Saturday 20 April 2024

John 14:22-31 – Not to the world?

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‘Why are you showing yourself to us, but not to the world?’ This is such an interesting question, it’s also a natural question. Judas (not Iscariot) wants to know why Jesus shows himself to the twelve, but not to the world. The question suggests it’s Jesus’ choice to hide himself from most people but show himself to a few. Judas is right to find this strange! But it’s not what Jesus has in mind.

In verse 23, he responds by saying that for everyone who loves him, he and the Father will come and make their home in that person. In other words, it’s not just for the twelve, but for anyone in the world who loves Jesus. Or to put it another way, the answer is that he will reveal himself to anyone – if they love him. He doesn’t hide from anybody, but those who don’t love him can never truly see him.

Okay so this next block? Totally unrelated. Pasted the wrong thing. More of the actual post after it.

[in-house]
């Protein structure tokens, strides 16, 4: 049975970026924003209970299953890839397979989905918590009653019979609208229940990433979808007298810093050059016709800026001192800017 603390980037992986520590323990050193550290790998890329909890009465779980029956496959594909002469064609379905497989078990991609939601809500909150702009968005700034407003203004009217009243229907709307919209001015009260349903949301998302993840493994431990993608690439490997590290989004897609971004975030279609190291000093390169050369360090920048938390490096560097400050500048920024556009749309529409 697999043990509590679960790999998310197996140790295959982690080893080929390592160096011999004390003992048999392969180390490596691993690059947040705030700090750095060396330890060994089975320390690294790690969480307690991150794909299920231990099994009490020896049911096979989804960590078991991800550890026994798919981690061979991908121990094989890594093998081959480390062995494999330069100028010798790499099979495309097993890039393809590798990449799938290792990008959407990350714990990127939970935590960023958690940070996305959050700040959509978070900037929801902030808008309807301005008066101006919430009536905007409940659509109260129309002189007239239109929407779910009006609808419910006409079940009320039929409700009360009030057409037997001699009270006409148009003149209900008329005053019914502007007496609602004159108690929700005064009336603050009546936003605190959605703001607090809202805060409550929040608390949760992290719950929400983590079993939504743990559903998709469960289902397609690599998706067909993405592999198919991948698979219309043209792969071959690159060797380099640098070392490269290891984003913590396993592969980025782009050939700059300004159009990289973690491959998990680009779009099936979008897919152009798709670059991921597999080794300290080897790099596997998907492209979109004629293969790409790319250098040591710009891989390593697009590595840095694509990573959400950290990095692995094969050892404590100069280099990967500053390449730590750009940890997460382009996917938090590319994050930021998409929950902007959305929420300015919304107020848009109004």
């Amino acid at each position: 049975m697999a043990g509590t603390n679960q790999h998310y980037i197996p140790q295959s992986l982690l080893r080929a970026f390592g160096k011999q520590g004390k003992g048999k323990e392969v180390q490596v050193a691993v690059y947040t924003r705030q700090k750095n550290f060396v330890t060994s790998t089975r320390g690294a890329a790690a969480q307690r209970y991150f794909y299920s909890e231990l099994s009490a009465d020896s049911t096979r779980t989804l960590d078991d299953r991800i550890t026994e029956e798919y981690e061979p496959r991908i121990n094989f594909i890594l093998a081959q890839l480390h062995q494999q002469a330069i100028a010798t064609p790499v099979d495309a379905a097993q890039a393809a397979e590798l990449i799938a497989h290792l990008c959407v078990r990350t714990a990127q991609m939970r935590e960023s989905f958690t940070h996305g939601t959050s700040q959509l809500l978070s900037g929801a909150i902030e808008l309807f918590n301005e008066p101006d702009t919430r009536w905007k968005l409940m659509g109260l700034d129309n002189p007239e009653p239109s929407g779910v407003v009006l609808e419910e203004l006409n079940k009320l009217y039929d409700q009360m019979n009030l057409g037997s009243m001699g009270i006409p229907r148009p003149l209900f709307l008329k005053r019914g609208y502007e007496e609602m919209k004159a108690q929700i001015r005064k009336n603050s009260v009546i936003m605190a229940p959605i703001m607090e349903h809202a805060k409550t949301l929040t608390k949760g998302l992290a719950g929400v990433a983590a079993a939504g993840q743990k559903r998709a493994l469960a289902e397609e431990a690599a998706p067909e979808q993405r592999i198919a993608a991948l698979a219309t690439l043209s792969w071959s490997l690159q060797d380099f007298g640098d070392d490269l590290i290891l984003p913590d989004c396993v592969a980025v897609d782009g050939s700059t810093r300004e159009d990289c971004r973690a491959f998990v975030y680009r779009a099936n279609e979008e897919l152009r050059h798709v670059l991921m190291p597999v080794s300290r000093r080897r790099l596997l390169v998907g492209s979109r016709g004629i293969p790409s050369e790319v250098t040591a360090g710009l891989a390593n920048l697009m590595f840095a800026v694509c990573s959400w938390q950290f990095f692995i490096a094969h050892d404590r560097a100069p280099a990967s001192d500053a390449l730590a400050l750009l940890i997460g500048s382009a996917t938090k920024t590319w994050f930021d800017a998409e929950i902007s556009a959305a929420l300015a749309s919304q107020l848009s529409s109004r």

Short of time - Jesus needs to wind the conversation up because he knows what will happen next. He reminds them again of the promised Spirit and tells them that he and his Father will live within them; and the Spirit will teach them and remind them of everything they need to know. He also promises to leave his peace with them, and tells them not to worry or be afraid. This seems to me particularly striking when you consider what Jesus is about to go through at the hands of the Sanhedrin and the Roman governor.